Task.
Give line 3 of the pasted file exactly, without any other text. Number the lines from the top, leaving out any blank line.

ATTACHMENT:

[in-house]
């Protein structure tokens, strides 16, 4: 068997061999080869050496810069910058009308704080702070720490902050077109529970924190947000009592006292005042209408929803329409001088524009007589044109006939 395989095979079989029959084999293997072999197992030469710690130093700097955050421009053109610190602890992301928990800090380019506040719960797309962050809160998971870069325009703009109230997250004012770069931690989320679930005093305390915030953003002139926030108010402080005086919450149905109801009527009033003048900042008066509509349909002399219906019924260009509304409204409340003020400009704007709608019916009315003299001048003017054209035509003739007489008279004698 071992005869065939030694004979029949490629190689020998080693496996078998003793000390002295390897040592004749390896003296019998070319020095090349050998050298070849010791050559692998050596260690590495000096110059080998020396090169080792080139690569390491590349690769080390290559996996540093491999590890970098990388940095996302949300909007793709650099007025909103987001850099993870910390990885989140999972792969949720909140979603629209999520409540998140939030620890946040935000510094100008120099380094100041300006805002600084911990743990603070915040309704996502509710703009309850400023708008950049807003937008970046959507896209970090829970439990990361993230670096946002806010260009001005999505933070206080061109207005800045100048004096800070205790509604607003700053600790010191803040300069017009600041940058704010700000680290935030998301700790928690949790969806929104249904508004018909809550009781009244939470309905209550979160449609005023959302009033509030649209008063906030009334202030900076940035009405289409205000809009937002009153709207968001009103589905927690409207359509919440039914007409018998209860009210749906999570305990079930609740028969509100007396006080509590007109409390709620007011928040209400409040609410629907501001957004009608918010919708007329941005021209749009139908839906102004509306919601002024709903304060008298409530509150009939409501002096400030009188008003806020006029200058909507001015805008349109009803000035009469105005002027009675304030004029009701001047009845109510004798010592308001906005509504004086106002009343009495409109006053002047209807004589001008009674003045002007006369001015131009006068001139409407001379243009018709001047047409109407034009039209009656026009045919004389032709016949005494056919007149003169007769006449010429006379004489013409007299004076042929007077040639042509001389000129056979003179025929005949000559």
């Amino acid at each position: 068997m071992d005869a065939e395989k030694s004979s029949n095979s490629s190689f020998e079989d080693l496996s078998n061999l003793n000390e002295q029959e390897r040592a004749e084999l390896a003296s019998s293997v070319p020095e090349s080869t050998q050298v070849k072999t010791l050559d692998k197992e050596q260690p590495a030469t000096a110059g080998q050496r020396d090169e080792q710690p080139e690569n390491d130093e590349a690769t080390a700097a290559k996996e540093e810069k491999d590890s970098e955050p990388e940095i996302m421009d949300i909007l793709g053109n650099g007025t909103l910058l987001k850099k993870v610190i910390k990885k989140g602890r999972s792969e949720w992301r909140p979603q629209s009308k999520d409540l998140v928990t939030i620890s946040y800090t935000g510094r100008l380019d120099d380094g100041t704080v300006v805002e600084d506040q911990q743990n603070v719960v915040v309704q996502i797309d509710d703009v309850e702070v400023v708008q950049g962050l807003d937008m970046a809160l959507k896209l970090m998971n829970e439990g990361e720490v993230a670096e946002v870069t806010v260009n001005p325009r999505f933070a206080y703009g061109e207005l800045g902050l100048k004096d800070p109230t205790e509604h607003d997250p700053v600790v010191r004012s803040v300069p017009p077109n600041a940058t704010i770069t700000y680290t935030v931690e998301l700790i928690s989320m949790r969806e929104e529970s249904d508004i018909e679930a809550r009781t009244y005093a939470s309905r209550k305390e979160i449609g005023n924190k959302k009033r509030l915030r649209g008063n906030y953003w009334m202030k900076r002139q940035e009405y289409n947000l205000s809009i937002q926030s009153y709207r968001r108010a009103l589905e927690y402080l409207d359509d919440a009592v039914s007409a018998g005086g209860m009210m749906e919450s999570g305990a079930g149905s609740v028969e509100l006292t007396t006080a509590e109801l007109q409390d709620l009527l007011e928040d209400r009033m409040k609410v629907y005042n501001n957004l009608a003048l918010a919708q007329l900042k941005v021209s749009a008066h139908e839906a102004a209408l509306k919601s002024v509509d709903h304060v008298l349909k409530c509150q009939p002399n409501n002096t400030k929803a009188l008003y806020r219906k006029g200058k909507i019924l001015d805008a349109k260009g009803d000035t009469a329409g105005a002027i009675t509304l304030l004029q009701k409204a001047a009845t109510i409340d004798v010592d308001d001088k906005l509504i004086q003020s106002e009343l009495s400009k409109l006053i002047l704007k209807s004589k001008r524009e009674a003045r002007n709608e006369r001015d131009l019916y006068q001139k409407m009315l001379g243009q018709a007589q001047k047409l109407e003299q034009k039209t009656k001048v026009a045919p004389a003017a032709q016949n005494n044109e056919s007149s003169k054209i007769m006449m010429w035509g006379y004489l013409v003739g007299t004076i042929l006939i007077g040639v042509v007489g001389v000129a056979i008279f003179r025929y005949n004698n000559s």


């Amino acid at each position: 068997m071992d005869a065939e395989k030694s004979s029949n095979s490629s190689f020998e079989d080693l496996s078998n061999l003793n000390e002295q029959e390897r040592a004749e084999l390896a003296s019998s293997v070319p020095e090349s080869t050998q050298v070849k072999t010791l050559d692998k197992e050596q260690p590495a030469t000096a110059g080998q050496r020396d090169e080792q710690p080139e690569n390491d130093e590349a690769t080390a700097a290559k996996e540093e810069k491999d590890s970098e955050p990388e940095i996302m421009d949300i909007l793709g053109n650099g007025t909103l910058l987001k850099k993870v610190i910390k990885k989140g602890r999972s792969e949720w992301r909140p979603q629209s009308k999520d409540l998140v928990t939030i620890s946040y800090t935000g510094r100008l380019d120099d380094g100041t704080v300006v805002e600084d506040q911990q743990n603070v719960v915040v309704q996502i797309d509710d703009v309850e702070v400023v708008q950049g962050l807003d937008m970046a809160l959507k896209l970090m998971n829970e439990g990361e720490v993230a670096e946002v870069t806010v260009n001005p325009r999505f933070a206080y703009g061109e207005l800045g902050l100048k004096d800070p109230t205790e509604h607003d997250p700053v600790v010191r004012s803040v300069p017009p077109n600041a940058t704010i770069t700000y680290t935030v931690e998301l700790i928690s989320m949790r969806e929104e529970s249904d508004i018909e679930a809550r009781t009244y005093a939470s309905r209550k305390e979160i449609g005023n924190k959302k009033r509030l915030r649209g008063n906030y953003w009334m202030k900076r002139q940035e009405y289409n947000l205000s809009i937002q926030s009153y709207r968001r108010a009103l589905e927690y402080l409207d359509d919440a009592v039914s007409a018998g005086g209860m009210m749906e919450s999570g305990a079930g149905s609740v028969e509100l006292t007396t006080a509590e109801l007109q409390d709620l009527l007011e928040d209400r009033m409040k609410v629907y005042n501001n957004l009608a003048l918010a919708q007329l900042k941005v021209s749009a008066h139908e839906a102004a209408l509306k919601s002024v509509d709903h304060v008298l349909k409530c509150q009939p002399n409501n002096t400030k929803a009188l008003y806020r219906k006029g200058k909507i019924l001015d805008a349109k260009g009803d000035t009469a329409g105005a002027i009675t509304l304030l004029q009701k409204a001047a009845t109510i409340d004798v010592d308001d001088k906005l509504i004086q003020s106002e009343l009495s400009k409109l006053i002047l704007k209807s004589k001008r524009e009674a003045r002007n709608e006369r001015d131009l019916y006068q001139k409407m009315l001379g243009q018709a007589q001047k047409l109407e003299q034009k039209t009656k001048v026009a045919p004389a003017a032709q016949n005494n044109e056919s007149s003169k054209i007769m006449m010429w035509g006379y004489l013409v003739g007299t004076i042929l006939i007077g040639v042509v007489g001389v000129a056979i008279f003179r025929y005949n004698n000559s």